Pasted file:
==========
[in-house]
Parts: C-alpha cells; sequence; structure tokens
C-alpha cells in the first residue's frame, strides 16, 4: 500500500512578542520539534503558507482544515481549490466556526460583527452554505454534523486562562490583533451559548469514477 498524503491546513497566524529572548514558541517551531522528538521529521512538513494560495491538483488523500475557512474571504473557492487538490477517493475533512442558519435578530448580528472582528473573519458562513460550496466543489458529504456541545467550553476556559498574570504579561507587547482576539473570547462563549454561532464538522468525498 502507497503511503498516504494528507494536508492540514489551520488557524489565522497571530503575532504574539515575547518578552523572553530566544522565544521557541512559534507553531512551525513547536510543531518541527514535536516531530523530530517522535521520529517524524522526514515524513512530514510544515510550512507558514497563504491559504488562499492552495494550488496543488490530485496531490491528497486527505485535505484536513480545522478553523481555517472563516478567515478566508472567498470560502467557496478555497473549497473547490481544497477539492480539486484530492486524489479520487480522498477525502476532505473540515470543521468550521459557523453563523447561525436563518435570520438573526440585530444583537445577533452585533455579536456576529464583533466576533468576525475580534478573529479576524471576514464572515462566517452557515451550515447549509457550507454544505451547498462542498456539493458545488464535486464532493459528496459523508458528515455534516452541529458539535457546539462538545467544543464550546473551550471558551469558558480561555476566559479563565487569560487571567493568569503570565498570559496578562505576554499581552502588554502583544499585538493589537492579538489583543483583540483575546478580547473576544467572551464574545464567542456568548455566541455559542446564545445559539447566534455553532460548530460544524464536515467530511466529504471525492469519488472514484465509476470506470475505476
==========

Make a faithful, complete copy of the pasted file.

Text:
[in-house]
Parts: C-alpha cells; sequence; structure tokens
C-alpha cells in the first residue's frame, strides 16, 4: 500500500512578542520539534503558507482544515481549490466556526460583527452554505454534523486562562490583533451559548469514477 498524503491546513497566524529572548514558541517551531522528538521529521512538513494560495491538483488523500475557512474571504473557492487538490477517493475533512442558519435578530448580528472582528473573519458562513460550496466543489458529504456541545467550553476556559498574570504579561507587547482576539473570547462563549454561532464538522468525498 502507497503511503498516504494528507494536508492540514489551520488557524489565522497571530503575532504574539515575547518578552523572553530566544522565544521557541512559534507553531512551525513547536510543531518541527514535536516531530523530530517522535521520529517524524522526514515524513512530514510544515510550512507558514497563504491559504488562499492552495494550488496543488490530485496531490491528497486527505485535505484536513480545522478553523481555517472563516478567515478566508472567498470560502467557496478555497473549497473547490481544497477539492480539486484530492486524489479520487480522498477525502476532505473540515470543521468550521459557523453563523447561525436563518435570520438573526440585530444583537445577533452585533455579536456576529464583533466576533468576525475580534478573529479576524471576514464572515462566517452557515451550515447549509457550507454544505451547498462542498456539493458545488464535486464532493459528496459523508458528515455534516452541529458539535457546539462538545467544543464550546473551550471558551469558558480561555476566559479563565487569560487571567493568569503570565498570559496578562505576554499581552502588554502583544499585538493589537492579538489583543483583540483575546478580547473576544467572551464574545464567542456568548455566541455559542446564545445559539447566534455553532460548530460544524464536515467530511466529504471525492469519488472514484465509476470506470475505476